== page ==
be pure with our bodies. Lisa is a Christian even though some of
her values and beliefs are different from mine. She may even have a
better relationship with God than I do. How do I respond to a
relatively new Christian with a past that I cant even fathom? Of what
use am I to someone who I cant understand and who doesnt know
where Im coming from?
Vander Linden found herself struggling with her notion of witnessing and living a
Christian life. Ive always been taught that witnessing is about modeling good living.
An article read in Gen 300 has made her think it may be
more about making clear to others that she needs God than that she
has the answers to what it means to live a Christian life.
I did some good for the Sioux City Gospel Mission, but I learned
a lot more about myself and what is deeper inside me than I
know, she says. There is a lot of hidden pride and greed that
good intentions cover up. Actually stepping forward and helping out forces us to
face our true selves. It also keeps confronting us with our task in
this world, she would say todayto be continually thinking about why we do
what we do and what we should be doing as we teach our
students, live in another culture, love our spouses, and work for healing justice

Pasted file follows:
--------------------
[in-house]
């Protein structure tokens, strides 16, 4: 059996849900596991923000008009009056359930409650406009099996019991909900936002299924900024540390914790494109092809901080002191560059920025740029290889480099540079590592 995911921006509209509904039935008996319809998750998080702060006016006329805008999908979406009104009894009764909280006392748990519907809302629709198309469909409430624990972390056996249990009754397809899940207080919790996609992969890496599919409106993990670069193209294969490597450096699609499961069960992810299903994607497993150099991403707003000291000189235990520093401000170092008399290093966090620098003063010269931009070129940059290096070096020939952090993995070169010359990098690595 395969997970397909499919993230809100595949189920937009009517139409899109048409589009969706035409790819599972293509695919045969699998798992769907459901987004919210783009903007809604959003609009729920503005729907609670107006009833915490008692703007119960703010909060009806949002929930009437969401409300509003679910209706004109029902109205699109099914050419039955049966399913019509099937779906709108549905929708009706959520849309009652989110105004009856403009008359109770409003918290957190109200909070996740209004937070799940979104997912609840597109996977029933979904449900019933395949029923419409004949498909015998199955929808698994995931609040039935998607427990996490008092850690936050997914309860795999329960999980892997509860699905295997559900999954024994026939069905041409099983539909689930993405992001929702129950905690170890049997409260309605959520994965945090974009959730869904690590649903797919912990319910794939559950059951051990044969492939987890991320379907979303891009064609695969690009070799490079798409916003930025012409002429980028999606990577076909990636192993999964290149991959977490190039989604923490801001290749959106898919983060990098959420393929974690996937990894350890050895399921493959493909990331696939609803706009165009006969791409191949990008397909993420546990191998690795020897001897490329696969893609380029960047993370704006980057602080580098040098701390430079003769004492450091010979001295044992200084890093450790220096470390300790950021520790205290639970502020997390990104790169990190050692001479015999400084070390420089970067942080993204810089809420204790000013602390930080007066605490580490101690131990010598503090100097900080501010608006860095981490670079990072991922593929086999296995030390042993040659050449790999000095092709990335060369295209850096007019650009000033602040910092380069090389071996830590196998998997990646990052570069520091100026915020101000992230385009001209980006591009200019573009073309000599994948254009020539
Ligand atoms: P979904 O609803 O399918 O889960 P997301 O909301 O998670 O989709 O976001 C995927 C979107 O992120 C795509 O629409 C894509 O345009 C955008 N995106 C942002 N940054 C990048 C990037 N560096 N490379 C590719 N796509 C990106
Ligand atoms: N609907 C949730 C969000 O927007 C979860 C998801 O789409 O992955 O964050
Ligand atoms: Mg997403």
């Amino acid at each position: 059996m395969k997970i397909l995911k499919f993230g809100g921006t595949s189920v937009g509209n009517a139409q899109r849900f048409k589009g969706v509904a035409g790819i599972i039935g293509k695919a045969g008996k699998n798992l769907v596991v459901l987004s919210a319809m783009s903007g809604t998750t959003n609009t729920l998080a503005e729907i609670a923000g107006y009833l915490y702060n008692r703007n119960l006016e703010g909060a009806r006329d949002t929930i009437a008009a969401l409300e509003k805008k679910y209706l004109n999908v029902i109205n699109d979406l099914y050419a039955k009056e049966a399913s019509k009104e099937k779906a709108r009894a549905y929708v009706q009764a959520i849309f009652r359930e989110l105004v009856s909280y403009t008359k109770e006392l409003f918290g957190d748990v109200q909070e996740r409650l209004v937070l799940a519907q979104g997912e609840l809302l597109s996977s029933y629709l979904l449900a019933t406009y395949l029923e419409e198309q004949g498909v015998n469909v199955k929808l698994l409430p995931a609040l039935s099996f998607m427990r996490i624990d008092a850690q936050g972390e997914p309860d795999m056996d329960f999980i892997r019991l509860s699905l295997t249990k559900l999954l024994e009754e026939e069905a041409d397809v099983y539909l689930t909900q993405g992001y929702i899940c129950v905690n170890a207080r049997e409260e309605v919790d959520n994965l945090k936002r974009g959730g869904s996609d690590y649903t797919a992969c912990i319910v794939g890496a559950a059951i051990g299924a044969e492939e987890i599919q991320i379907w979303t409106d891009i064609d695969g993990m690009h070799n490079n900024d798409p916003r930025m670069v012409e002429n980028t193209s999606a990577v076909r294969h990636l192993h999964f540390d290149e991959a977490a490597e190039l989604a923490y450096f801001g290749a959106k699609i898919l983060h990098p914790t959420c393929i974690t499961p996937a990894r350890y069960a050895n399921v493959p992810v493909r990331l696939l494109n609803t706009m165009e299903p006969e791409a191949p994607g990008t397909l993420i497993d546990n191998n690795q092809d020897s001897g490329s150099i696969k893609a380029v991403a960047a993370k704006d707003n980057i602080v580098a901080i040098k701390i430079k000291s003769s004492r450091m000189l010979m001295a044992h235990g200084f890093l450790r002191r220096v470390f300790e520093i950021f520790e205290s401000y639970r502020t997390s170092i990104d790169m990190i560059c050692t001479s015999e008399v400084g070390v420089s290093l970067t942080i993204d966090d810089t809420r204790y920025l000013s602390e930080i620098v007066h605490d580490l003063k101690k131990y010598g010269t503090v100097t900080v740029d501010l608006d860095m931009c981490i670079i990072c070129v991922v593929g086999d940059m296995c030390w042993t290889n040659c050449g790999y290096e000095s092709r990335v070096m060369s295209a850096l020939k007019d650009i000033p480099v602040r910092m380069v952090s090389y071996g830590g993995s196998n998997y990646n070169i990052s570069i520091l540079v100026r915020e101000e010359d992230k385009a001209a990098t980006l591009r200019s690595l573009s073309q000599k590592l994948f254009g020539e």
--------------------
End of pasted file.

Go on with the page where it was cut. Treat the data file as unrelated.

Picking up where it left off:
in our world.
In his service learning experience, Jonathon Dekkers not only dispelled some stereotypes he
and his team had about criminals but also came to see the need
for changes in the way our society deals with people who break the
Our society wants to catch and punish criminals for breaking the law, but
that tends to be the extent, says Dekkers. Unfortunately when these criminals get
out of prison they are rejected by society, which only causes them to
go back to their old ways of crime.
Dekkers quotes one prisoner as saying, These men have nowhere to go once
they get out of prison, so they turn to the only way they
know and that is crime.
Dekkers worked with a prison ministry called Metalcraft that teaches inmates skills they
can use in the outside world. Dekkers was told by a man named
Clarence that his life was saved because he was caught by the police
and placed with Metalcraft. Based on his experience, Dekkers believes that Christians can
give inmates a sense of hope for living a happy life by reaching
out to them in prison and by helping train them for a job
they can do once they get out of prison.